In 1971, in a text entitled 'A Cinematic Atopia', Robert Smithson imagined a near future where cinema has expanded into a 'deafening pale abstraction controlled by computers'. Three decades later, with Z-Point (2001), the central element of Angela Bulloch's exhibition at Kunsthaus Glarus, what was once speculation has become a reality.
For the past couple of years Bulloch, with the help of Holger Friese and others, has been developing a series of works known as the 'Pixel Cubes'. Each of the small, glass fronted plastic or wood boxes contains three fluorescent tubes. Using custom-made software, the fluorescents inside the cubes can be modulated to an almost infinite variety: 16 million colours, the same number as a standard computer screen. The individual cubes form the elements of a modular system which the artist then stacks up in different combinations, in cubes, towers, columns, or even as a cinema screen. Z-Point consists of 48 stacked light cubes that create a looped abstraction of the famous scene from Antonioni's Zabriskie Point (1970) in which the heroine watches (or possibly imagines watching) the explosion of a Modernist house in the desert.
In his essay on cinema Smithson also wrote that 'somewhere, at the bottom of my memory are the sunken remains of all the films I have seen, good and bad; they swarm together forming cinematic mirages, stagnant pools of images that cancel each other out.' With the 'Pixel' works, something like a materialization of the entropic process of memory and forgetting described by Smithson occurs. Carefully selected sources such as Zabriskie Point (a psychedelic attack on Functionalist transparency), Blow-Up (1966; an investigation into the disappearance of meaning into the materiality of the image), The Matrix (1999; a middle-brow blockbuster advertised as the first film of the digital age) and interactive scenarios (where the visitor's movement through the space produces colour changes) are reduced to abstract chromatic spectacles. As if to stress the levelling effect of the process, Bulloch has also made single 'Pixel' units, the series 'Standard Universal: 256' (2001), which is like the system's elementary building blocks, and in which colour changes follow no precise scheme.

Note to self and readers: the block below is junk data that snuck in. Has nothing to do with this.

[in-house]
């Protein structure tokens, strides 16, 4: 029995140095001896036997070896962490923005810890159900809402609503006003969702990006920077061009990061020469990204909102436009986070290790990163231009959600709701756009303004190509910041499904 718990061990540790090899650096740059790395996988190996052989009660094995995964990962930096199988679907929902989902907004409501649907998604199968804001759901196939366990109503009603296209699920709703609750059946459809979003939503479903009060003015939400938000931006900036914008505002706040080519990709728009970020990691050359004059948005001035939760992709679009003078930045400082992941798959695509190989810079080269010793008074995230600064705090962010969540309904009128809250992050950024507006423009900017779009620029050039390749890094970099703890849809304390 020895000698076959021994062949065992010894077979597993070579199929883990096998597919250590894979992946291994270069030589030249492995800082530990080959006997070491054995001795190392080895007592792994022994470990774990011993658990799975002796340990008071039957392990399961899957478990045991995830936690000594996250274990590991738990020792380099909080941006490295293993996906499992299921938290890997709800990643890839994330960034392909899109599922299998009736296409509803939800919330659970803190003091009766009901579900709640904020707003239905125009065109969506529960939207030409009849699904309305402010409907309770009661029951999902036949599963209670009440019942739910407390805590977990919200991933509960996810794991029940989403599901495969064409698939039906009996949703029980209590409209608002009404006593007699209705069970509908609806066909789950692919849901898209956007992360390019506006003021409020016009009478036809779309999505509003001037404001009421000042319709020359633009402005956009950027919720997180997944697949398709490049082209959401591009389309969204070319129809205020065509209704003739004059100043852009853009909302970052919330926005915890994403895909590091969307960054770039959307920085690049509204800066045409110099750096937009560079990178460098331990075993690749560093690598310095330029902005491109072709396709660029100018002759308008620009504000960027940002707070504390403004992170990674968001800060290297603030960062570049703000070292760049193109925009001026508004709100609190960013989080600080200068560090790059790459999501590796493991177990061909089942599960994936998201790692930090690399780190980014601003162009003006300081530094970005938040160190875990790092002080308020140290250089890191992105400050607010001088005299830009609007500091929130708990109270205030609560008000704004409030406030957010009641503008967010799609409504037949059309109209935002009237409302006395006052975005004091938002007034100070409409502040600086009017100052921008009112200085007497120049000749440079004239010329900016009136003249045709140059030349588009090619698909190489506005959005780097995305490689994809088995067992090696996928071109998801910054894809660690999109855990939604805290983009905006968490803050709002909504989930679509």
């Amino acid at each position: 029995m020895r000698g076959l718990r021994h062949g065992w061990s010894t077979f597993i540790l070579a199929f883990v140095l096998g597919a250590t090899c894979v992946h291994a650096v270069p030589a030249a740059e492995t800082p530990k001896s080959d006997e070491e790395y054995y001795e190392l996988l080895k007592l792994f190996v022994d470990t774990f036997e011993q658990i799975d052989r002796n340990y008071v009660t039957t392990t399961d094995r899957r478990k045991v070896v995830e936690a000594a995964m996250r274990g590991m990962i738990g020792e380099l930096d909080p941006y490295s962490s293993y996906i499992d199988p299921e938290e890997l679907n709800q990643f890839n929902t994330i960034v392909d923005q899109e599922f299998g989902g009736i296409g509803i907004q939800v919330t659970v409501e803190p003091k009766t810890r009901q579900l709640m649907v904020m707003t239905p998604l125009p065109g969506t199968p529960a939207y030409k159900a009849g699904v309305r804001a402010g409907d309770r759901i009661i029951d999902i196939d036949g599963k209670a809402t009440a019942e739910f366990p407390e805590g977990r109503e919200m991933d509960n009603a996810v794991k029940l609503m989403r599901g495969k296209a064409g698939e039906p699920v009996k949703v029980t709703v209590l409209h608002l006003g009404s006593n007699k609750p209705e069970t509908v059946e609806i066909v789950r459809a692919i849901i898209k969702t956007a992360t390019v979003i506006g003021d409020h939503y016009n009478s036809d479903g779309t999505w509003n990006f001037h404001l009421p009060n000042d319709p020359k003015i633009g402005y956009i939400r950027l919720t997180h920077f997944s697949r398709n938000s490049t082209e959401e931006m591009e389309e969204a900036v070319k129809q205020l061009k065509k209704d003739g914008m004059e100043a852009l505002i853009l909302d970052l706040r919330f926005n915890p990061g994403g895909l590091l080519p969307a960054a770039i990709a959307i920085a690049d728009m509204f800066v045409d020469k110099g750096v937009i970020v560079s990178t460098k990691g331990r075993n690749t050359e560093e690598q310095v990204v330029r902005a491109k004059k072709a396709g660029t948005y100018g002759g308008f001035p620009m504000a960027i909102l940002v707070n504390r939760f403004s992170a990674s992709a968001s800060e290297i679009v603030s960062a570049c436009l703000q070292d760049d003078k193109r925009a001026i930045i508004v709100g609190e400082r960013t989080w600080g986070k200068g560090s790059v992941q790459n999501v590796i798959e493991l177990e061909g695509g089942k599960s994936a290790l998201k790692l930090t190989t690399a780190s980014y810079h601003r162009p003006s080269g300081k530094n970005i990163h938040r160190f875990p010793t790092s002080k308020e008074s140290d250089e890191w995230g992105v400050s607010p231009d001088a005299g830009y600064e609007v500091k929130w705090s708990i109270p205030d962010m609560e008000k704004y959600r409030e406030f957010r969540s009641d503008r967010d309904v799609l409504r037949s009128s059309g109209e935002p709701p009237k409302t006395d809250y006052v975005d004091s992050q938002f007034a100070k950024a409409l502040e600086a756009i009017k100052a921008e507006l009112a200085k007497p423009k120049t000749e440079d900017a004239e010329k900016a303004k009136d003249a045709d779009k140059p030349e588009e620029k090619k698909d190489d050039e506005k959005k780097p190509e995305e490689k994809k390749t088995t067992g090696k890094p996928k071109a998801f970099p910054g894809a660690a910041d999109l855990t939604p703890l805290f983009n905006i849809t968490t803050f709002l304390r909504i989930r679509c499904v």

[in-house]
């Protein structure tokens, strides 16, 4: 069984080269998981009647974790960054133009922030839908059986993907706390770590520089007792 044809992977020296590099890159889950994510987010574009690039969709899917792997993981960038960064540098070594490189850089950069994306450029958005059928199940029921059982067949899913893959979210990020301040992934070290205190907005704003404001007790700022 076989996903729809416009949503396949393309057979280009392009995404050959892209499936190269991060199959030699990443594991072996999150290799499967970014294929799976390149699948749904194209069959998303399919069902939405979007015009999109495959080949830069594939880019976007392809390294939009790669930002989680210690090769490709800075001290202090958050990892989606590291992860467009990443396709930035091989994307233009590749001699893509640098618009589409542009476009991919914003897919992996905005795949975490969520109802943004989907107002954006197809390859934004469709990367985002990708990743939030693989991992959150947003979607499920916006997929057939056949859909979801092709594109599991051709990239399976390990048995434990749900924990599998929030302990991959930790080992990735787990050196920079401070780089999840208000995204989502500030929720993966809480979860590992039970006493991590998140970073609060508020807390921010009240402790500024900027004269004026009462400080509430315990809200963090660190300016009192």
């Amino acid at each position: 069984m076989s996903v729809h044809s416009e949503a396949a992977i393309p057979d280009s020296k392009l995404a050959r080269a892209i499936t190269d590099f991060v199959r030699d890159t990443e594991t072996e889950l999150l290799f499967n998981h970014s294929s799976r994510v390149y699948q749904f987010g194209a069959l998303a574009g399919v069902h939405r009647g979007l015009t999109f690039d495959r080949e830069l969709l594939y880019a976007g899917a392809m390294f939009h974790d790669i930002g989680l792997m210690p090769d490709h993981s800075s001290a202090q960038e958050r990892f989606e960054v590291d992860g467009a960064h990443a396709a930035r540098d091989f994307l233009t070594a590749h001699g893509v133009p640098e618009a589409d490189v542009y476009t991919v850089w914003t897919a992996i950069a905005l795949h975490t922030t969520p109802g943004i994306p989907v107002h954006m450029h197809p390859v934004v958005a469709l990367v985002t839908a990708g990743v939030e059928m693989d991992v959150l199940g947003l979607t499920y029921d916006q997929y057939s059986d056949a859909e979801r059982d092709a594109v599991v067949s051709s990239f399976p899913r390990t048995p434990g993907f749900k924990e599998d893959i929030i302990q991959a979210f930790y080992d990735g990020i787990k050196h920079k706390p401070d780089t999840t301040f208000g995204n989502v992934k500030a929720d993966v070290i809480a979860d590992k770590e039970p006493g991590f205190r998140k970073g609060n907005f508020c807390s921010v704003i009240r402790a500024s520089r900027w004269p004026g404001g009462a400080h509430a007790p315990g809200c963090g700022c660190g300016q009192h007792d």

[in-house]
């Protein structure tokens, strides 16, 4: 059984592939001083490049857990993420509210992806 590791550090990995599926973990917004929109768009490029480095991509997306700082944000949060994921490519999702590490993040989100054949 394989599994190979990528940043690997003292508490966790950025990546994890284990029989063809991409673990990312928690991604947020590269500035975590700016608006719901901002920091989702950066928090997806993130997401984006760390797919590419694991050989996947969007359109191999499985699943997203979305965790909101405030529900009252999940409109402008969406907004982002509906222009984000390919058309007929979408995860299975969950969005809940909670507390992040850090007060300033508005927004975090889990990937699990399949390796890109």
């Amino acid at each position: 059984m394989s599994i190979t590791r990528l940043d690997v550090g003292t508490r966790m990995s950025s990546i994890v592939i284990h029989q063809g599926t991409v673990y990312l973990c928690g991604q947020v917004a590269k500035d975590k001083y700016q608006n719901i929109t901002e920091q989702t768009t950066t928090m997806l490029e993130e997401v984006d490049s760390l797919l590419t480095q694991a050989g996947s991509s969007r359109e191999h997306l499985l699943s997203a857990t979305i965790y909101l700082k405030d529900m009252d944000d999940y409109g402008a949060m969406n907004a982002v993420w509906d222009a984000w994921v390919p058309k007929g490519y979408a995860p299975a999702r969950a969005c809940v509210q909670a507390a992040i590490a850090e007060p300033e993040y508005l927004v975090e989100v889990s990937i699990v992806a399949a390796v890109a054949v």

Bulloch has always made use of a classic Conceptual vocabulary. However, if the Pixel sculptures investigate a single idea that becomes, in the words of Sol LeWitt, a 'machine that makes the art', this exhibition also revealed how an idea can be expanded to encompass seemingly disparate viewing experiences. Thus the idea of the blur and the dissolve, central to the 'Pixel' works, was also applied to the treatment of the space itself. The Kunsthaus Glarus was designed in a classical Modernist vein. The downstairs exhibition space directly overlooks a garden, which is only separated from the inside by Mies van der Rohe-like glass walls. Bulloch covered each window with a thick coat of Vaseline, thus effectively blurring the viewer's view of the outside world. Small exterior lights like those found alongside airport runways were placed in the garden, and at night their glow was visible from inside the building. With this single gesture the artist grounded Z-Point in the particular space and context of the Kunsthaus. At the bottom of the stairs, reinforcing the feeling of a continuum going from the high-tech 'Pixel' screen upstairs to the blurred glass on the ground floor, a small monitor showed an extract from Zabriskie Point playing backwards. Its screen was also covered with Vaseline, which distorted the image and features of the actors into iridescent smears, a low-fi variation on the large-scale work. This is the difference between Bulloch's approach and that of Conceptualists such as LeWitt. She leaves the relationship between object and meaning deliberately open, much like in life itself.